St. Paul is sometimes called the “missionary to the Gentiles,” which is another way of saying that Paul’s entire life and ministry was about this very argument. It was, for Paul, an obsession. The apostle insisted, and all of his epistles insist, that we cannot pick and choose people — that we cannot exclude Gentiles as unclean outsiders just because of a bunch of clobber texts.
But Paul, like the Canaanite woman, won the argument. You don’t get to pick and choose people.
And from where I’m sitting, that’s incredibly important. I’m a Gentile Christian in the home of the cheesesteak and yet, despite the vast sea of clobber texts that clearly forbid my inclusion and acceptance, I have been included and accepted.
That’s one reason this argument is so important to me. Freely you have received, freely give. Like the unforgiving servant in Jesus’ parable, I am obliged and compelled to show the same grace to others that has been shown to me. Or else.
It would be the definition of ingratitude for me to accept my hard-won exemption from the multitude of clobber texts excluding treyf Gentiles like myself while at the same time insisting that the tiny handful of clobber-texts that exclude some others must still be allowed to trump every other text and every other story. That would be ignoble, despicable, too dickish for words.
So that’s not an option for me. I don’t get to pick and choose sides in the ongoing argument over picking and choosing, because I’m only able to participate in that argument thanks to one side already winning one round of that fight. I’m one of those Canaanite “dogs” eating the crumbs that fall from their master’s table, and as such it would be foolish, inconsistent, unjust and abominably selfish of me to start pretending I’m some kind of special case. It would be every kind of wrong for me to say that in my case, you don’t get to pick and choose people, but in other people’s case, the clobber-texts must prevail — outweighing every other text, every other virtue, every other person.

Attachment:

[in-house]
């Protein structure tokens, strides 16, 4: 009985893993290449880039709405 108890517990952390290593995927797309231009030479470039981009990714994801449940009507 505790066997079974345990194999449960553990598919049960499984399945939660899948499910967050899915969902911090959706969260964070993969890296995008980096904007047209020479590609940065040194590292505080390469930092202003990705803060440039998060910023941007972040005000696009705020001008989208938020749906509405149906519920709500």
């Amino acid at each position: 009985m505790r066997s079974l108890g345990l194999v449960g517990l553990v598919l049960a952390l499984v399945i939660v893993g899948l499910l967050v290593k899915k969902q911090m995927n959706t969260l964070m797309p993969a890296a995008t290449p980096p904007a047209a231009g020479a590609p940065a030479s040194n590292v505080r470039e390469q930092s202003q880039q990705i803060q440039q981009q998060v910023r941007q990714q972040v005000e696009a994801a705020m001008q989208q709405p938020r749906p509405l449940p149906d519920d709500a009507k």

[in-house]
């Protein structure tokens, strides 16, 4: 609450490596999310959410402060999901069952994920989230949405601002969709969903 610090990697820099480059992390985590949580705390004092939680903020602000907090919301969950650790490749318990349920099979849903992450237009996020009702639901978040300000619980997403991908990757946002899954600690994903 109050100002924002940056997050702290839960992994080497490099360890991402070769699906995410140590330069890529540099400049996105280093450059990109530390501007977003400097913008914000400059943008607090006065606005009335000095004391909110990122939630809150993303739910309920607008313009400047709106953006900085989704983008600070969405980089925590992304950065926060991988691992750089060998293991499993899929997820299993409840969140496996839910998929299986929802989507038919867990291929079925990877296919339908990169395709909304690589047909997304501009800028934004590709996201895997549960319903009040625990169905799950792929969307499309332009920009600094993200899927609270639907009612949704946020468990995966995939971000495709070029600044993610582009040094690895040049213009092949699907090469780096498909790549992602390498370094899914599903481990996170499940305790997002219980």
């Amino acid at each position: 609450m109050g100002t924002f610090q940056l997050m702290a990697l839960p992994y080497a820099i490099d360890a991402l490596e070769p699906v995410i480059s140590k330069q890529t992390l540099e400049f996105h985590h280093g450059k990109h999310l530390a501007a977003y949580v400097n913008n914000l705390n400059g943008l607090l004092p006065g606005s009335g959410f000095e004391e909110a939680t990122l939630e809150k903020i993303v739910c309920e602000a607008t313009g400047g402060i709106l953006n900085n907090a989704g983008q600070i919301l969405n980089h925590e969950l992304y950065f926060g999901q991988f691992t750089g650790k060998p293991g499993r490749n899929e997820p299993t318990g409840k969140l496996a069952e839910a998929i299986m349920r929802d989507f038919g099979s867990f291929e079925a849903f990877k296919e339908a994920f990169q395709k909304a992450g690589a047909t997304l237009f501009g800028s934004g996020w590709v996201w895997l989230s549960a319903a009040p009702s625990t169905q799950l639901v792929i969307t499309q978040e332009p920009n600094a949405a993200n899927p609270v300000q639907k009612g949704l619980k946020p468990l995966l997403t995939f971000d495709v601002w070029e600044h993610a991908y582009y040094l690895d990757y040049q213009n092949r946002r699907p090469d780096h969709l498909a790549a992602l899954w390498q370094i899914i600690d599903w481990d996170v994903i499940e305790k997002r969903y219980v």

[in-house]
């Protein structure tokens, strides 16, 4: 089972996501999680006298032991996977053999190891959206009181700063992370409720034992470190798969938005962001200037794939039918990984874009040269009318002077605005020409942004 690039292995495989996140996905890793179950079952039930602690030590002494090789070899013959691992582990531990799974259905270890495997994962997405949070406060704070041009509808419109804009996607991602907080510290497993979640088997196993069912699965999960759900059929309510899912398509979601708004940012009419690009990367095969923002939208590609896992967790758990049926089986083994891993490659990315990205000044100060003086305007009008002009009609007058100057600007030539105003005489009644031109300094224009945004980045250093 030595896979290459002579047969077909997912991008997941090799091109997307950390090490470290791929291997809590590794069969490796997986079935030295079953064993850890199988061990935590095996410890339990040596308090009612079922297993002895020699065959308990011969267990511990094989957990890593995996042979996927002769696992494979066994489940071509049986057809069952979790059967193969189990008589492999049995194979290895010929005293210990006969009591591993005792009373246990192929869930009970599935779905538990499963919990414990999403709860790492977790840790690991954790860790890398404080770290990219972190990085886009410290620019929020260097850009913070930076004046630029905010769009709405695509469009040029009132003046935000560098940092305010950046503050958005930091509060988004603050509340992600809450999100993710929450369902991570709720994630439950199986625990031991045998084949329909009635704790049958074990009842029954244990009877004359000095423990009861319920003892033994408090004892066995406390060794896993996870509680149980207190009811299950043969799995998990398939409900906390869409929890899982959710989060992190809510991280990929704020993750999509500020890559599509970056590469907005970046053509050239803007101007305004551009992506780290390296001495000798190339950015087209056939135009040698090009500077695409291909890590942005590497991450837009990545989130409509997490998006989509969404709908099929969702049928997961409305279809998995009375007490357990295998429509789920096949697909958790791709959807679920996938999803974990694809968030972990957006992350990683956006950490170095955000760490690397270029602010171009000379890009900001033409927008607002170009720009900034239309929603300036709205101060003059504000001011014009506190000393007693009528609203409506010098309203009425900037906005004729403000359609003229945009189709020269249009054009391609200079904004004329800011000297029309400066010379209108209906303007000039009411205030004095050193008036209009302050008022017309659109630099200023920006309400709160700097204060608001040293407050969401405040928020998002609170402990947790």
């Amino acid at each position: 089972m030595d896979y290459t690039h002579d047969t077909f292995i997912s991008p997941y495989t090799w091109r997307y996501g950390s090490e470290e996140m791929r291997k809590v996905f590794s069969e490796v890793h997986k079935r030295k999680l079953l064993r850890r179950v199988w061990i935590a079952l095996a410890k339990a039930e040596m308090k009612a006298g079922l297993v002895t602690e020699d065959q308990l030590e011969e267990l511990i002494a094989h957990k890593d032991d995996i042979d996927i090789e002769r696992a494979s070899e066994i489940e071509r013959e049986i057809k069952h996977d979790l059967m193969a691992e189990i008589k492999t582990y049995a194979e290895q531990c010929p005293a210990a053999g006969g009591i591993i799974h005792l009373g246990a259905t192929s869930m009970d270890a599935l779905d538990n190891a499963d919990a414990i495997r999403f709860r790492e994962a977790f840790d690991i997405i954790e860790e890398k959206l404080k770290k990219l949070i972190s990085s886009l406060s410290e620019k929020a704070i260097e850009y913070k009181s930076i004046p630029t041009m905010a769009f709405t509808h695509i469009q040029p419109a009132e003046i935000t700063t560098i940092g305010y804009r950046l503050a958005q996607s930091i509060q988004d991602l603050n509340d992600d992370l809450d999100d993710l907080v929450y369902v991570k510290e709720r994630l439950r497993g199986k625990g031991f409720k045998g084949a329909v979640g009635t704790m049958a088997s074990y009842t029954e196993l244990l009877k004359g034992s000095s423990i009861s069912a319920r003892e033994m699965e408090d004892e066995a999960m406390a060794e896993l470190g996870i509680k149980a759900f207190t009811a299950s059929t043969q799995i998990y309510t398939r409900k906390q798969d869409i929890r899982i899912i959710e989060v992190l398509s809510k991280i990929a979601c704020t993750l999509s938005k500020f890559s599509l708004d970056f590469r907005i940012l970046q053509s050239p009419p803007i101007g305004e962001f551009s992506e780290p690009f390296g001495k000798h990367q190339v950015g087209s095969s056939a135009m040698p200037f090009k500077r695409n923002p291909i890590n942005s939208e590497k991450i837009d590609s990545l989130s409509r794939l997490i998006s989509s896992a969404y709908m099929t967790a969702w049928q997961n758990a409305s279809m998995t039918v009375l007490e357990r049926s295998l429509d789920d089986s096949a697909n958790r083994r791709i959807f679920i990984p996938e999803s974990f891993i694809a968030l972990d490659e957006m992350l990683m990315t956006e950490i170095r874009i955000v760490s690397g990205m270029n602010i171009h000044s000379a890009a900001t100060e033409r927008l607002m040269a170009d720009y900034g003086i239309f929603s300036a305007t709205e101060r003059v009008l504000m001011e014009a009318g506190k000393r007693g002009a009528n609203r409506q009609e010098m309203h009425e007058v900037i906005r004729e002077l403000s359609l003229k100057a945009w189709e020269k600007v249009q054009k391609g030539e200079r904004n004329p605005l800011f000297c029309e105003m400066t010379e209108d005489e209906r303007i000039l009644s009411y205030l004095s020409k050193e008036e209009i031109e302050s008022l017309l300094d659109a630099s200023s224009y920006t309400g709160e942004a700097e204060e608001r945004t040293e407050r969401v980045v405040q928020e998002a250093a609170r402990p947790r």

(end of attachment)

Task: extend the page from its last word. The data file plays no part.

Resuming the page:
But it’s not only a matter of gratitude. I also think that Paul and the church in Acts and Jesus and the smart-aleck prophet who gave us Jonah were all right. I’m not just grateful that I benefit from their argument, I’m persuaded that their argument was true.
I simply cannot make sense of the nonsense of those who argue that “You don’t get to pick and choose texts” in support of their claim that some texts should be picked and chosen over other texts. I simply do not agree with those who say that love is not the fulfillment of the law. They’re simply wrong. Paul said they were wrong. Jesus said they were wrong. The entire church in the book of Acts said they were wrong.
You don’t get to pick and choose people. If you’re picking and choosing your clobber texts in order to pick and choose people, then you’re misreading and misapplying those texts. You’re wrong about those texts and you’re wrong about those people.
And you’re probably also a self-serving ingrate, which doesn’t add much to the appeal of your argument either.